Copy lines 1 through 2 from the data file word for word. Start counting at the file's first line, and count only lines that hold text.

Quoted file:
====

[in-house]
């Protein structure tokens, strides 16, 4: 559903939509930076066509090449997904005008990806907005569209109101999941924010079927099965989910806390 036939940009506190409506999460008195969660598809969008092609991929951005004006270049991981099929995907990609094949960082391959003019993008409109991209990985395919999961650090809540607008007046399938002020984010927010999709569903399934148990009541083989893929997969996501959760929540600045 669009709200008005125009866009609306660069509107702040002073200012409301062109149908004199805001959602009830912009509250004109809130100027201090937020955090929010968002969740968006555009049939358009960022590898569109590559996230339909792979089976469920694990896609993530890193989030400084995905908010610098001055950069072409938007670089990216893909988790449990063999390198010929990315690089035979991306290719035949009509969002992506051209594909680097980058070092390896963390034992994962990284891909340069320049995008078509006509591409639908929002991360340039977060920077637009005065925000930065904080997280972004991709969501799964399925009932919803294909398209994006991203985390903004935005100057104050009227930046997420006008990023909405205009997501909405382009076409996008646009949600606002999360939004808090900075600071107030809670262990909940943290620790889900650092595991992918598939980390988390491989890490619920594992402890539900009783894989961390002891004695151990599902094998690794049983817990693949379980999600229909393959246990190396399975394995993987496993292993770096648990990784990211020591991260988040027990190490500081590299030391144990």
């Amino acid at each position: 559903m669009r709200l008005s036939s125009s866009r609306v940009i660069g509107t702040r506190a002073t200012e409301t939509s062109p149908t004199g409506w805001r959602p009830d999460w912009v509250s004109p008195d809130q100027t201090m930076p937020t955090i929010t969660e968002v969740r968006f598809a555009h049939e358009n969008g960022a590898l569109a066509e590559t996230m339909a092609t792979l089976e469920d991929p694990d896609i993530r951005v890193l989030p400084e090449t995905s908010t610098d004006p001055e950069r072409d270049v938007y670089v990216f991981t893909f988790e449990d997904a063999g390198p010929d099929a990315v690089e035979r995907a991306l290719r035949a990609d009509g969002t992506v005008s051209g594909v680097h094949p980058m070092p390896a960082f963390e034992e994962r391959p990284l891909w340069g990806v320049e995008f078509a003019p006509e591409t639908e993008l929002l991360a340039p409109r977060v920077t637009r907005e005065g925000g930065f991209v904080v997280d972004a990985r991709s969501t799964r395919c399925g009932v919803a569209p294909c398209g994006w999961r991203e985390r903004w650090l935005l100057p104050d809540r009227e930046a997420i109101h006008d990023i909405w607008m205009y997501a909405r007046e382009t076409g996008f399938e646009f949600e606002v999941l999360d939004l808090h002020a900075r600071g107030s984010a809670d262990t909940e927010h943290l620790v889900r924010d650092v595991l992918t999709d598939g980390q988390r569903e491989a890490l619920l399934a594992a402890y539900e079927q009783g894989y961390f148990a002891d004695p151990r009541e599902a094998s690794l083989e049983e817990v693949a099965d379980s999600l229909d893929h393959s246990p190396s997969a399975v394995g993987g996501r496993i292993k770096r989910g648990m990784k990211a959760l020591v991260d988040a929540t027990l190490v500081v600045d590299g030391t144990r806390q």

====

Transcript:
[in-house]
């Protein structure tokens, strides 16, 4: 559903939509930076066509090449997904005008990806907005569209109101999941924010079927099965989910806390 036939940009506190409506999460008195969660598809969008092609991929951005004006270049991981099929995907990609094949960082391959003019993008409109991209990985395919999961650090809540607008007046399938002020984010927010999709569903399934148990009541083989893929997969996501959760929540600045 669009709200008005125009866009609306660069509107702040002073200012409301062109149908004199805001959602009830912009509250004109809130100027201090937020955090929010968002969740968006555009049939358009960022590898569109590559996230339909792979089976469920694990896609993530890193989030400084995905908010610098001055950069072409938007670089990216893909988790449990063999390198010929990315690089035979991306290719035949009509969002992506051209594909680097980058070092390896963390034992994962990284891909340069320049995008078509006509591409639908929002991360340039977060920077637009005065925000930065904080997280972004991709969501799964399925009932919803294909398209994006991203985390903004935005100057104050009227930046997420006008990023909405205009997501909405382009076409996008646009949600606002999360939004808090900075600071107030809670262990909940943290620790889900650092595991992918598939980390988390491989890490619920594992402890539900009783894989961390002891004695151990599902094998690794049983817990693949379980999600229909393959246990190396399975394995993987496993292993770096648990990784990211020591991260988040027990190490500081590299030391144990």